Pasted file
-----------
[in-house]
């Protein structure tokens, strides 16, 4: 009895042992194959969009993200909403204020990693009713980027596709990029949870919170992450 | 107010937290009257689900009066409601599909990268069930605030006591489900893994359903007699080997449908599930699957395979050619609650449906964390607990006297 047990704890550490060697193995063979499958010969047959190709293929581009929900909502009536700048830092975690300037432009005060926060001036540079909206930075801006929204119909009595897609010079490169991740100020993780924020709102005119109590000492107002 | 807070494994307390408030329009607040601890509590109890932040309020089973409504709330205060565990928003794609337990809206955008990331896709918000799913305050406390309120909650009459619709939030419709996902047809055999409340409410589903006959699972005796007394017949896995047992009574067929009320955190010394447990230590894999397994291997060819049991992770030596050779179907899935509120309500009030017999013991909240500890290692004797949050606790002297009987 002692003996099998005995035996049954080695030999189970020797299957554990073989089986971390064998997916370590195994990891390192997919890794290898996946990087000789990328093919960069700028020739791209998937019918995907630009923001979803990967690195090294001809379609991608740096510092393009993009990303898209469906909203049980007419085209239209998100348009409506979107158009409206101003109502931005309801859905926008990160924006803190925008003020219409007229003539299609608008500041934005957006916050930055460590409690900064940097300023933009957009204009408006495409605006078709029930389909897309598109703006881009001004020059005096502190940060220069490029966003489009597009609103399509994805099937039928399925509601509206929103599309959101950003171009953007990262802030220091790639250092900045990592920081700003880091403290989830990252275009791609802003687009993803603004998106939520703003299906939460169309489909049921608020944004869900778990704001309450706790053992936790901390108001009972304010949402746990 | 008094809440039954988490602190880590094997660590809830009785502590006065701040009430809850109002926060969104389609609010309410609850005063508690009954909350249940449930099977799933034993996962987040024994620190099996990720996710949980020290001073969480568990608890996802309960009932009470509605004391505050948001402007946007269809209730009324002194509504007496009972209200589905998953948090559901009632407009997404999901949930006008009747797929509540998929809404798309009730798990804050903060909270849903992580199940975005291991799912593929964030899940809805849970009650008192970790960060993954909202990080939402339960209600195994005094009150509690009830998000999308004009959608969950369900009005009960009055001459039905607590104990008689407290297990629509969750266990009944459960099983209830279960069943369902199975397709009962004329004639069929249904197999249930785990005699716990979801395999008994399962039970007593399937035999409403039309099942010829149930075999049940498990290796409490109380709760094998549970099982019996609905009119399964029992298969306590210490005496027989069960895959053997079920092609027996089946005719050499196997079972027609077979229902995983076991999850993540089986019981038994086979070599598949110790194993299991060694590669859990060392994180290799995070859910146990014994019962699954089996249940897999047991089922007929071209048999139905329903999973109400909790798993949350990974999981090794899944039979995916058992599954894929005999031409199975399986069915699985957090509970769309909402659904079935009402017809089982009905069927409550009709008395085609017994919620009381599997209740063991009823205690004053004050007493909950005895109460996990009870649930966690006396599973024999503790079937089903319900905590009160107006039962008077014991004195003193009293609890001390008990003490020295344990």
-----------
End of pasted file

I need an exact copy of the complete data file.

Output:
[in-house]
């Protein structure tokens, strides 16, 4: 009895042992194959969009993200909403204020990693009713980027596709990029949870919170992450 | 107010937290009257689900009066409601599909990268069930605030006591489900893994359903007699080997449908599930699957395979050619609650449906964390607990006297 047990704890550490060697193995063979499958010969047959190709293929581009929900909502009536700048830092975690300037432009005060926060001036540079909206930075801006929204119909009595897609010079490169991740100020993780924020709102005119109590000492107002 | 807070494994307390408030329009607040601890509590109890932040309020089973409504709330205060565990928003794609337990809206955008990331896709918000799913305050406390309120909650009459619709939030419709996902047809055999409340409410589903006959699972005796007394017949896995047992009574067929009320955190010394447990230590894999397994291997060819049991992770030596050779179907899935509120309500009030017999013991909240500890290692004797949050606790002297009987 002692003996099998005995035996049954080695030999189970020797299957554990073989089986971390064998997916370590195994990891390192997919890794290898996946990087000789990328093919960069700028020739791209998937019918995907630009923001979803990967690195090294001809379609991608740096510092393009993009990303898209469906909203049980007419085209239209998100348009409506979107158009409206101003109502931005309801859905926008990160924006803190925008003020219409007229003539299609608008500041934005957006916050930055460590409690900064940097300023933009957009204009408006495409605006078709029930389909897309598109703006881009001004020059005096502190940060220069490029966003489009597009609103399509994805099937039928399925509601509206929103599309959101950003171009953007990262802030220091790639250092900045990592920081700003880091403290989830990252275009791609802003687009993803603004998106939520703003299906939460169309489909049921608020944004869900778990704001309450706790053992936790901390108001009972304010949402746990 | 008094809440039954988490602190880590094997660590809830009785502590006065701040009430809850109002926060969104389609609010309410609850005063508690009954909350249940449930099977799933034993996962987040024994620190099996990720996710949980020290001073969480568990608890996802309960009932009470509605004391505050948001402007946007269809209730009324002194509504007496009972209200589905998953948090559901009632407009997404999901949930006008009747797929509540998929809404798309009730798990804050903060909270849903992580199940975005291991799912593929964030899940809805849970009650008192970790960060993954909202990080939402339960209600195994005094009150509690009830998000999308004009959608969950369900009005009960009055001459039905607590104990008689407290297990629509969750266990009944459960099983209830279960069943369902199975397709009962004329004639069929249904197999249930785990005699716990979801395999008994399962039970007593399937035999409403039309099942010829149930075999049940498990290796409490109380709760094998549970099982019996609905009119399964029992298969306590210490005496027989069960895959053997079920092609027996089946005719050499196997079972027609077979229902995983076991999850993540089986019981038994086979070599598949110790194993299991060694590669859990060392994180290799995070859910146990014994019962699954089996249940897999047991089922007929071209048999139905329903999973109400909790798993949350990974999981090794899944039979995916058992599954894929005999031409199975399986069915699985957090509970769309909402659904079935009402017809089982009905069927409550009709008395085609017994919620009381599997209740063991009823205690004053004050007493909950005895109460996990009870649930966690006396599973024999503790079937089903319900905590009160107006039962008077014991004195003193009293609890001390008990003490020295344990």